William J. Warner (1812-1898)

I spent a lot of time looking for my ancestor William J. Warner’s place of death. He lived in Athens, Greene County, NY most of his life, with the exception of army enlistments and a brief period of time living in Brooklyn with his two sons. I recently learned that William had died at a soldiers’ home in Hampton, Virginia and was buried there. Just today, I located his obituary:

Comrade William J. Warner, a member of Thatford Post, No. 3, G. A. R., New York, who died recently at the Hampton Soldiers’ Home, had a most eventful life, having taken an active part in three wars in the service of the United States. He was born at Athens, Greene County, N.Y. in 1812, and in 1837 enlisted for three years in Troop A of the Second United States Regular Dragoons. At the end of his term he re-enlisted for five years, and when that was served he again enlisted to serve during the Mexican War.

During the Florida war he saw much hard service. At the battle of Caloosahatchee he had his nose broken by a blow from an Indian tomahawk, and was shot through the right thigh. He was one of Colonel William B. Harney’s company of thirty men who were ambushed by the Indians at Sanibel Inlet and all killed but three. The survivors, Colonel Harney and Privates Eastman and Warner, escaped in a canoe. They were five days and nights without food and scarcely any clothing, until they reached camp.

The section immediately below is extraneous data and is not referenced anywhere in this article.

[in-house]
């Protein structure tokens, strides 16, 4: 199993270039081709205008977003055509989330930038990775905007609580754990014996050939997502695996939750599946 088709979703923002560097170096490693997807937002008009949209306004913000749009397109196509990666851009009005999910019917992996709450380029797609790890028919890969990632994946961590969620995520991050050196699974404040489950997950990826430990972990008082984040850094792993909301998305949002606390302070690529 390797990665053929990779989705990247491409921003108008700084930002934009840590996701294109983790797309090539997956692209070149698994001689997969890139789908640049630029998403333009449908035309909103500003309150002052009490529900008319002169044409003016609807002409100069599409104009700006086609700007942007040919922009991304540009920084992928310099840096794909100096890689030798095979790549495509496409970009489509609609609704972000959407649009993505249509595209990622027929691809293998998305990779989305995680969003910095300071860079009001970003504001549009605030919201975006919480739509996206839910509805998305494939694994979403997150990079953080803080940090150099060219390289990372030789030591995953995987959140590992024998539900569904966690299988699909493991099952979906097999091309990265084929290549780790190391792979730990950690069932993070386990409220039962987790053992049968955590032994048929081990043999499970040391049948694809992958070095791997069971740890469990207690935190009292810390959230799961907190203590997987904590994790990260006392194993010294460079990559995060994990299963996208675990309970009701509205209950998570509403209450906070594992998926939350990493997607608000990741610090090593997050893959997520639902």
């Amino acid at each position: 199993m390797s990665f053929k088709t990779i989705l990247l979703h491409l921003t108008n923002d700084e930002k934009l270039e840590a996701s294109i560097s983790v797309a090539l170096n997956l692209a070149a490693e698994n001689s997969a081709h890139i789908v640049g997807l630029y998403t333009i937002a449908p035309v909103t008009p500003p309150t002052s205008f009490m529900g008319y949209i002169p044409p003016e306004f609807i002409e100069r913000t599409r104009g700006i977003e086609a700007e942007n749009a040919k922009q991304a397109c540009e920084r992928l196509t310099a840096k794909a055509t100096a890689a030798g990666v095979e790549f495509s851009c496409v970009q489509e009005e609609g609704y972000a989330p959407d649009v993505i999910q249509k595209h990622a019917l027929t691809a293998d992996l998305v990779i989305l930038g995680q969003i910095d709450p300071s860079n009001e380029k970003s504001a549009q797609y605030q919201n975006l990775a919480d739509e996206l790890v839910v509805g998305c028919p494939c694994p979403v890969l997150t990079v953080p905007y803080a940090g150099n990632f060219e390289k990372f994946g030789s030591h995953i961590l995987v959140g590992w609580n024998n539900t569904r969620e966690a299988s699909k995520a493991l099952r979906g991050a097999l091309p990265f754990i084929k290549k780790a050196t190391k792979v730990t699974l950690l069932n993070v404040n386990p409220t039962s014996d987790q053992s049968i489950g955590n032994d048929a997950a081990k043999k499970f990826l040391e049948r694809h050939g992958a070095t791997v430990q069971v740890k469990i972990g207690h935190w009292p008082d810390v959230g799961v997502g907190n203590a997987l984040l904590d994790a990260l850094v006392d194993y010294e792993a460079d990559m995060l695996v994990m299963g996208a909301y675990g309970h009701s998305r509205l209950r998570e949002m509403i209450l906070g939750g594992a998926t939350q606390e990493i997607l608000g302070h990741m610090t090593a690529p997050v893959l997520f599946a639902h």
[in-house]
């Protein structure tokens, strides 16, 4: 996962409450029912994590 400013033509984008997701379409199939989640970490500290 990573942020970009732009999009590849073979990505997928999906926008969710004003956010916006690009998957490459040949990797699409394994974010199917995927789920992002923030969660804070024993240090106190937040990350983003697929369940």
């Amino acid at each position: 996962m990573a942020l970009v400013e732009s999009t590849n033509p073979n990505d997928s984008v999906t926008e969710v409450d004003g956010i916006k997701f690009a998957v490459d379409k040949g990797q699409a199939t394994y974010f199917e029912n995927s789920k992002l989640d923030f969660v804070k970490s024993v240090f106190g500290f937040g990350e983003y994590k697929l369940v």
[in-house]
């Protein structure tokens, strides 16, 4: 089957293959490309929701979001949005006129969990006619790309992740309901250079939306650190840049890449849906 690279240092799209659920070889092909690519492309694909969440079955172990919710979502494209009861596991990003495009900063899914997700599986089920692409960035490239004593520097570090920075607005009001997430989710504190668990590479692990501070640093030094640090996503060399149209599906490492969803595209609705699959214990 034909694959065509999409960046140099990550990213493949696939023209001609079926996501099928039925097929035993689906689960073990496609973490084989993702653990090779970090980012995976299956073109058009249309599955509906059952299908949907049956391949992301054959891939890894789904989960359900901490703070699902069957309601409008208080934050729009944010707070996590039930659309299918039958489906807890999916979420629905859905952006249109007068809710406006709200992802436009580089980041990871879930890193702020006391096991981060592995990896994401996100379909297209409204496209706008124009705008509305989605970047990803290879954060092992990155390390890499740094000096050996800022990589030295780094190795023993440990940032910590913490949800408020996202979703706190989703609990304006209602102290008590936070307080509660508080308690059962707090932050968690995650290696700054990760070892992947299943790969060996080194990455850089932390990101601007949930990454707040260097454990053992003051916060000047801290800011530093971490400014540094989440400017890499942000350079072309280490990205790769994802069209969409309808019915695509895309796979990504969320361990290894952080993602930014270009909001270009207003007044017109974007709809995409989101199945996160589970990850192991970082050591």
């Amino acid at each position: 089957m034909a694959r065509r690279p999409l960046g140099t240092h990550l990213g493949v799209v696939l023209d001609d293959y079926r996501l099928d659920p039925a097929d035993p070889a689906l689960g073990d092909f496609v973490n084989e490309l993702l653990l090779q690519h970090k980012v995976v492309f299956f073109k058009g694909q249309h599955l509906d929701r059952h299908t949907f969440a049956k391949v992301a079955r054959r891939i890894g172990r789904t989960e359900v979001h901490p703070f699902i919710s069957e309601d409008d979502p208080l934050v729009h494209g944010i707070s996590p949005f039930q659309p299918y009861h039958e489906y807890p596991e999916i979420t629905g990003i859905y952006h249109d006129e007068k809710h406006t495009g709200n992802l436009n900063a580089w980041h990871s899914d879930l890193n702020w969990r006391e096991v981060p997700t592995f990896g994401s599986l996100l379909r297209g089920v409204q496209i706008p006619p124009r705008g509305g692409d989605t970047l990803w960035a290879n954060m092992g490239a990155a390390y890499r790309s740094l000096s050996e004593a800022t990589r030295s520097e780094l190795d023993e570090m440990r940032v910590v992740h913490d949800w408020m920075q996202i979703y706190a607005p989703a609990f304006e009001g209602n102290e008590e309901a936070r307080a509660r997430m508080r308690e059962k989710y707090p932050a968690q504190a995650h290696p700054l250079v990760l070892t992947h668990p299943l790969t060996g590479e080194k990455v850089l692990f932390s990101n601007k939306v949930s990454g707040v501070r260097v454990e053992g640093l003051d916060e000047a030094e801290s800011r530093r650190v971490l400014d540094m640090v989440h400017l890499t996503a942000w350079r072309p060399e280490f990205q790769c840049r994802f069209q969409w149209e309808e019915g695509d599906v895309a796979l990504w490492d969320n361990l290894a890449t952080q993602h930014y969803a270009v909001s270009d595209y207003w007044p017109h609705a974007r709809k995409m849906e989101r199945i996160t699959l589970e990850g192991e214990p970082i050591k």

In the Mexican War Comrade Warner was at the battles of Vera Cruz, Monterey, Palo Alto, Cerro Gordo, Buena Vista, Matamoras and the capture of the City of Mexico. He received a severe wound in the wrist at the battle of Buena Vista, and was discharged in 1848.

In the civil war he enlaced in 1862 as a private in Company G, 159th New York Volunteers, and with that command took part in the battles of Irish Bend, Vermillion Bayou, New Iberia, Port Hudson, and Clinton, all in Louisiana. In April 1863, he was captured by Moshy’s guerrillas, but was retaken in a short time by Grierson’s cavalry. He was discharged for disability in November 1862. The last years of his life were spent among old comrades at the Hampton Soldiers’ Home.

New York Press, 1898

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